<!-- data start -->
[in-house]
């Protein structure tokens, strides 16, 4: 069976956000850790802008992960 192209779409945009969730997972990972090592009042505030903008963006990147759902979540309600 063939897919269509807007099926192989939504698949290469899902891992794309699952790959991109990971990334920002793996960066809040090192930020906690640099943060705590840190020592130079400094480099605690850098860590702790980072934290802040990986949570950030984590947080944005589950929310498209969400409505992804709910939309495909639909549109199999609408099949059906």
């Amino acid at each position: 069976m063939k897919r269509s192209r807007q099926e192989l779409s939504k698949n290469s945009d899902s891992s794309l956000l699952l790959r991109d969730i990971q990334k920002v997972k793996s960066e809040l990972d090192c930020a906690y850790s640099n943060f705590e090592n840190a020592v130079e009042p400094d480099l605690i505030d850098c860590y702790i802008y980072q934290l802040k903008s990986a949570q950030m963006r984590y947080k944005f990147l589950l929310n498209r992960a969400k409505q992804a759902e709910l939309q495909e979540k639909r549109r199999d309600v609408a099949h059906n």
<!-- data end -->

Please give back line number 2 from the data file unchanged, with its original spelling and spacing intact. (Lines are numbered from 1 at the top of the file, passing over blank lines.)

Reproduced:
């Protein structure tokens, strides 16, 4: 069976956000850790802008992960 192209779409945009969730997972990972090592009042505030903008963006990147759902979540309600 063939897919269509807007099926192989939504698949290469899902891992794309699952790959991109990971990334920002793996960066809040090192930020906690640099943060705590840190020592130079400094480099605690850098860590702790980072934290802040990986949570950030984590947080944005589950929310498209969400409505992804709910939309495909639909549109199999609408099949059906």